The two physicists who first proposed the existence of the Higgs Boson, François Englert (of the former Free University of Brussels in Belgium) and Peter W. Higgs (at the University of Edinburgh in the United Kingdom), have received the Nobel Prize in Physics for their work. Above: Peter W. Higgs
Higgs Boson physicists receive on Oct. 8 the Nobel Prize, almost one year after a Higgs Boson-like particle was found at the Large Hadron Collider.
Images © wikipedia
The Royal Swedish Academy of Sciences said in a statement:
“The awarded theory is a central part of the Standard Model of particle physics that describes how the world is constructed. According to the Standard Model, everything, from flowers and people to stars and planets, consists of just a few building blocks: matter particles. These particles are governed by forces mediated by force particles that make sure everything works as it should.”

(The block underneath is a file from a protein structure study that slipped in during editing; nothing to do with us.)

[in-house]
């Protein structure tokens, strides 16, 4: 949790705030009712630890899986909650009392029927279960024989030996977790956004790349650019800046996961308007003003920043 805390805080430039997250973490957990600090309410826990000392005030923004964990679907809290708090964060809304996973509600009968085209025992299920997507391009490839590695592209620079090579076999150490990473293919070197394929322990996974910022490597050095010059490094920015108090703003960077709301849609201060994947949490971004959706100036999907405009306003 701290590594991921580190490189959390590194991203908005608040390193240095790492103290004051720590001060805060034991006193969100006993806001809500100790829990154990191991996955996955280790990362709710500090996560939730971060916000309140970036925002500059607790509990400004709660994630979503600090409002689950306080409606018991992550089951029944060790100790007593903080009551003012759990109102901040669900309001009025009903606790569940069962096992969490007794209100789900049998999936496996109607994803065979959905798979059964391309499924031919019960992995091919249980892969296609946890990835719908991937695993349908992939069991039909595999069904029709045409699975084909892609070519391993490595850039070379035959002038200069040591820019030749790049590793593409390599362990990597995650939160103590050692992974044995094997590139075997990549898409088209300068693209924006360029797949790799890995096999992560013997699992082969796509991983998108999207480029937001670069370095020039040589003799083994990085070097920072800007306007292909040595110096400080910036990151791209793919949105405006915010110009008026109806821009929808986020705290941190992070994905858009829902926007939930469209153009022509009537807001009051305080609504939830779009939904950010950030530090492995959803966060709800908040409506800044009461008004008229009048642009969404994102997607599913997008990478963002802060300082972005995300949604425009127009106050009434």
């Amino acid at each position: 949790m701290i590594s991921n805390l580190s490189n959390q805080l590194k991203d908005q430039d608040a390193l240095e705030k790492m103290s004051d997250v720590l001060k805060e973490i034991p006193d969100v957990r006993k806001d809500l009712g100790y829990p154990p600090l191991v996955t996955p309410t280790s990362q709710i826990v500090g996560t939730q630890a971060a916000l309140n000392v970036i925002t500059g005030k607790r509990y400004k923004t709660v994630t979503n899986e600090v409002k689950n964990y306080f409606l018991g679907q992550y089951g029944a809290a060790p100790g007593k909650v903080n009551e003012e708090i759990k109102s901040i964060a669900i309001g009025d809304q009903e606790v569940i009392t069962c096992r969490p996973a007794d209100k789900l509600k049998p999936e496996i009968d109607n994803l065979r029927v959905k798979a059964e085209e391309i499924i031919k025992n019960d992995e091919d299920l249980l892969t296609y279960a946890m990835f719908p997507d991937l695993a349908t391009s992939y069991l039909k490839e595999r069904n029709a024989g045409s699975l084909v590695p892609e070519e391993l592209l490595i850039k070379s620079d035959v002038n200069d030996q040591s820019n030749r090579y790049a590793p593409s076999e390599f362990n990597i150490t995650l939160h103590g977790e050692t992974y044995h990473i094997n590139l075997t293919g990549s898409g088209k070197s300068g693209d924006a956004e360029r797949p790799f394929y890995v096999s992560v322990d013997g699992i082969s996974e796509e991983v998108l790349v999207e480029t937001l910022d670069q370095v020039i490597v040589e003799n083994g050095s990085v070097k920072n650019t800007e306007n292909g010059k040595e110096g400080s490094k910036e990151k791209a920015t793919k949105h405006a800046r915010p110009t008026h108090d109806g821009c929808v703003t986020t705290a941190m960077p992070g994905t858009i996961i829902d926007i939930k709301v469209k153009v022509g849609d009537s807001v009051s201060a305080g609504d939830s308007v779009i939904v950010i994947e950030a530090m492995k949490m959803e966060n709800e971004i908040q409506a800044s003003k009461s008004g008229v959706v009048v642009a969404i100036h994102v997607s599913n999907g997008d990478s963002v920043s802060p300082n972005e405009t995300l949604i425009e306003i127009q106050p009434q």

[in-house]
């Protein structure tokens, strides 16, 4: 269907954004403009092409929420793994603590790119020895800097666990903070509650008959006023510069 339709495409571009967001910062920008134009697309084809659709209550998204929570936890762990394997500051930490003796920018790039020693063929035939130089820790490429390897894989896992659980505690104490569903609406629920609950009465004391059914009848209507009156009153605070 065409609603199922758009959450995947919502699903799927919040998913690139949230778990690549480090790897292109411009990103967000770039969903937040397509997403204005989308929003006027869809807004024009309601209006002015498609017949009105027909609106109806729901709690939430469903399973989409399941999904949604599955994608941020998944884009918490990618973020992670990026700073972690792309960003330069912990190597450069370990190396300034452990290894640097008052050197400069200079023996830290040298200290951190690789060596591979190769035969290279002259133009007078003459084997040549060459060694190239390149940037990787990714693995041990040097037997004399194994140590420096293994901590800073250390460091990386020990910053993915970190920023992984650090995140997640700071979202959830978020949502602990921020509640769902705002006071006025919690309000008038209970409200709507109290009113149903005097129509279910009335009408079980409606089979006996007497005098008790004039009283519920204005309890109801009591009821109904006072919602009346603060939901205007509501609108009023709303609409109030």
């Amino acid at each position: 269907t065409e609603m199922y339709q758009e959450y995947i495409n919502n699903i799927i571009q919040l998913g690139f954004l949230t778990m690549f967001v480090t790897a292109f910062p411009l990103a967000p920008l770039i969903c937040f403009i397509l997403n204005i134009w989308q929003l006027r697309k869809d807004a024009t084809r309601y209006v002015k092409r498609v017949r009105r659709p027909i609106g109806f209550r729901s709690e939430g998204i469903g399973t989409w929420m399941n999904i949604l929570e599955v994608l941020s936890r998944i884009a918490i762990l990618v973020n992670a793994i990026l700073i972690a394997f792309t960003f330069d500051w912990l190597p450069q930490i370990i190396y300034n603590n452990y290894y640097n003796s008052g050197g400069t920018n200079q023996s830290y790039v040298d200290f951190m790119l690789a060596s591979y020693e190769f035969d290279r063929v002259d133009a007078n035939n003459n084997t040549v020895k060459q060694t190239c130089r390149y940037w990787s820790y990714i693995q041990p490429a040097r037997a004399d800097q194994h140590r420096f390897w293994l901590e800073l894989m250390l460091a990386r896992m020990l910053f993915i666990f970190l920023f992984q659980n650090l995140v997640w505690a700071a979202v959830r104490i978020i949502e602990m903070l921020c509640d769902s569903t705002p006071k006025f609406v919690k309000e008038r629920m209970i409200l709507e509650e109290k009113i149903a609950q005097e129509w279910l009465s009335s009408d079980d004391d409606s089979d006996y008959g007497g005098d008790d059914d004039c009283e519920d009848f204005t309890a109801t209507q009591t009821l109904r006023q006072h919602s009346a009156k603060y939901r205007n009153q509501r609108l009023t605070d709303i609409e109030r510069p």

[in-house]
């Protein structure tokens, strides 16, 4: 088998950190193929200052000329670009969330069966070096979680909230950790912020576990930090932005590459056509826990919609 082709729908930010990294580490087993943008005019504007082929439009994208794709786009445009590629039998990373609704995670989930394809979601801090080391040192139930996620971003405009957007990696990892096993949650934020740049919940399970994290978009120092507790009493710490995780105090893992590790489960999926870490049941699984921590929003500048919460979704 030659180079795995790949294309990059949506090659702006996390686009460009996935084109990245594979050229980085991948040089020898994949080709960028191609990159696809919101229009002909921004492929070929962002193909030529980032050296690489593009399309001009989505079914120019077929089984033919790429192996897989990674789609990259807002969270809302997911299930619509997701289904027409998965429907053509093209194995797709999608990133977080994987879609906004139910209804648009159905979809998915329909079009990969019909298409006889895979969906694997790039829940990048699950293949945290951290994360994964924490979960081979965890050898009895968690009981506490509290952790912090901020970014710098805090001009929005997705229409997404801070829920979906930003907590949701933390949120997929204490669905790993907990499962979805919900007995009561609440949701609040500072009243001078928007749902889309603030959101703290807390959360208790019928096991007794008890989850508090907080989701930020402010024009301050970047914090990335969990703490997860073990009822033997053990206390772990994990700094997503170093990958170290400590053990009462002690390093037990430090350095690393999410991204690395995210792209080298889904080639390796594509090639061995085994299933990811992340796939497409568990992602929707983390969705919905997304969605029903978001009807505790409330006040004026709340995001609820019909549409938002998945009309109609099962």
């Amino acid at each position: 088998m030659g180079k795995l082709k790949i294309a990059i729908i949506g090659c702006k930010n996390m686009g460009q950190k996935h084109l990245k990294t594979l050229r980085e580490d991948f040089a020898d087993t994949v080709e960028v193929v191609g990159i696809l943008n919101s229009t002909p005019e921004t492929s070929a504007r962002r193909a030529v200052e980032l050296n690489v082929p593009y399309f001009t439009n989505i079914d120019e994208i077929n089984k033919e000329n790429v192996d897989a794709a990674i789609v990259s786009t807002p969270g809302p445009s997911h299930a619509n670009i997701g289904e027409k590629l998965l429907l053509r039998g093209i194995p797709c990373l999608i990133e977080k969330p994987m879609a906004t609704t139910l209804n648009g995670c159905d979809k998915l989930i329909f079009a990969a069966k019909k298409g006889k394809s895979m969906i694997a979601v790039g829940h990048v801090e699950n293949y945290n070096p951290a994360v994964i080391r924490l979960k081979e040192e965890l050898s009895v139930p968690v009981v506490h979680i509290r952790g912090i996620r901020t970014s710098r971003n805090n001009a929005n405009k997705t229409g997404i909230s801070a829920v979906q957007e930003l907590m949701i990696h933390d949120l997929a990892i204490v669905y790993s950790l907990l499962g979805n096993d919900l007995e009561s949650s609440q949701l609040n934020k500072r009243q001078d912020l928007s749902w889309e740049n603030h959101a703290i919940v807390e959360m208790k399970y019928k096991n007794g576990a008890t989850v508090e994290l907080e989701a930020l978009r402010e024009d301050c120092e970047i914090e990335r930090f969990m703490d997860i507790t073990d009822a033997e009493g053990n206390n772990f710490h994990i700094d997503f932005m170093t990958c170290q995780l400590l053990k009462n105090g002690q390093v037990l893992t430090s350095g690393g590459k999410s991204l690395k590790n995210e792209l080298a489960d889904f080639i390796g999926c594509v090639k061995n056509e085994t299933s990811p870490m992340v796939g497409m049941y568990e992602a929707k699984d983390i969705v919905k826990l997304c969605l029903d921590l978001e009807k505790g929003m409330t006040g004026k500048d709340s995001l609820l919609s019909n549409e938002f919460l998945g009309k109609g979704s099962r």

The Standard Model describes the interactions of fundamental particles. The W boson, the carrier of the electroweak force, has a mass that is fundamentally relevant for many predictions, from the energy emitted by our sun to the mass of the elusive Higgs boson. Image © Fermilab